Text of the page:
a memory configured to store the LFA process executable by the processor, the LFA process configured to: i) distinguish one or more other network devices of the network as network edge devices or network core devices, ii) determine whether a branch, of a shortest path tree (SPT) rooted at a neighboring network device, that includes the protected element, leads toward a network edge device, and iii) if the branch, of the SPT rooted at the neighboring network device, that includes the protected element, does not lead toward a network edge device, determine that the neighboring network device is an acceptable LFA.
2. The network device as in claim 1, wherein the LFA process is further configured to:
distinguish the one or more other network devices of the network as network edge devices or network core devices (a state of the network devices) by learning a plurality of states from the one or more other network devices.
3. The network device as in claim 2, wherein the one or more network interfaces are configured to:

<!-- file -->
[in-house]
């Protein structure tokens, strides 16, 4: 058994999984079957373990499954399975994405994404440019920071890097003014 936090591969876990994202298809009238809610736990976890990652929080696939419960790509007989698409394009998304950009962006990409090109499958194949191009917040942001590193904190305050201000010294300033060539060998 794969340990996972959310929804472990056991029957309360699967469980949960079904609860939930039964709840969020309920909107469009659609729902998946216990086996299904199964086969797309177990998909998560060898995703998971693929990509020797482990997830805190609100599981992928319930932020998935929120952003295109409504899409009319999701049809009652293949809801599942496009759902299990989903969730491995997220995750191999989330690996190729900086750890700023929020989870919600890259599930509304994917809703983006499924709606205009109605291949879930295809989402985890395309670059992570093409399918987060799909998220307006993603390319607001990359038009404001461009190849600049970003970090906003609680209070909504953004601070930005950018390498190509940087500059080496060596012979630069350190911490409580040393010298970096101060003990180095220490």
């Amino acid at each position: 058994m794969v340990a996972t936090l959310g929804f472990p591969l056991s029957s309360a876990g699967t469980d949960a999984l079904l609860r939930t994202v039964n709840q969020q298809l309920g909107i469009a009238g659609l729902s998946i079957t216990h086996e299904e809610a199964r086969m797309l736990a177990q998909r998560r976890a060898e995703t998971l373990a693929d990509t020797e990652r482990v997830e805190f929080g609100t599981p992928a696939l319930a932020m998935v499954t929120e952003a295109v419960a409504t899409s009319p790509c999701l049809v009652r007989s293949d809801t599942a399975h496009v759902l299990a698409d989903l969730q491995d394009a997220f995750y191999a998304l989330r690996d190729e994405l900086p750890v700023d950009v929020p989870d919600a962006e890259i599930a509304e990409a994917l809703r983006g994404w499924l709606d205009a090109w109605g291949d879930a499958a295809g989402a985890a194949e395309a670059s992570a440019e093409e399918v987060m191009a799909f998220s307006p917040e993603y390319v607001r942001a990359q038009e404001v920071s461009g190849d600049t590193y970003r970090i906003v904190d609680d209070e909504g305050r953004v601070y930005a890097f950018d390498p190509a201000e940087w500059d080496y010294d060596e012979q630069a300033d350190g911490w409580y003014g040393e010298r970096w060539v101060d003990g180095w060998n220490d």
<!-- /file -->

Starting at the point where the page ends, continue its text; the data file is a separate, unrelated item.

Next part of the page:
receive one or more Interior Gateway Protocol (IGP) advertisements from the one or more other network devices, the IGP advertisements having state information of the one or more other network devices.
4. The network device as in claim 3, wherein the state information of the one or more other network devices is contained within one or more flags of the IGP advertisement.
5. The network device as in claim 1, wherein the protected element is a protected link, and the LFA process is further configured to:
compute link-based LFAs for the protected link at a protecting network device;
determine that no LFA is available for the protected link; and
in response, determine the acceptable LFA.
6. The network device as in claim 1, wherein the protected element is a protected link, and the LFA process is further configured to:
compute the SPT rooted at the neighboring network device, the SPT having one or more branches;
examine the branch of the SPT that includes the protected link; and
determine the branch of the SPT that includes the protected link leads toward a network edge device if there are any network edge devices on the branch of the SPT that includes the protected link beyond the protected link.
7. The network device as in claim 1, wherein the acceptable LFA loops to network core devices of the network.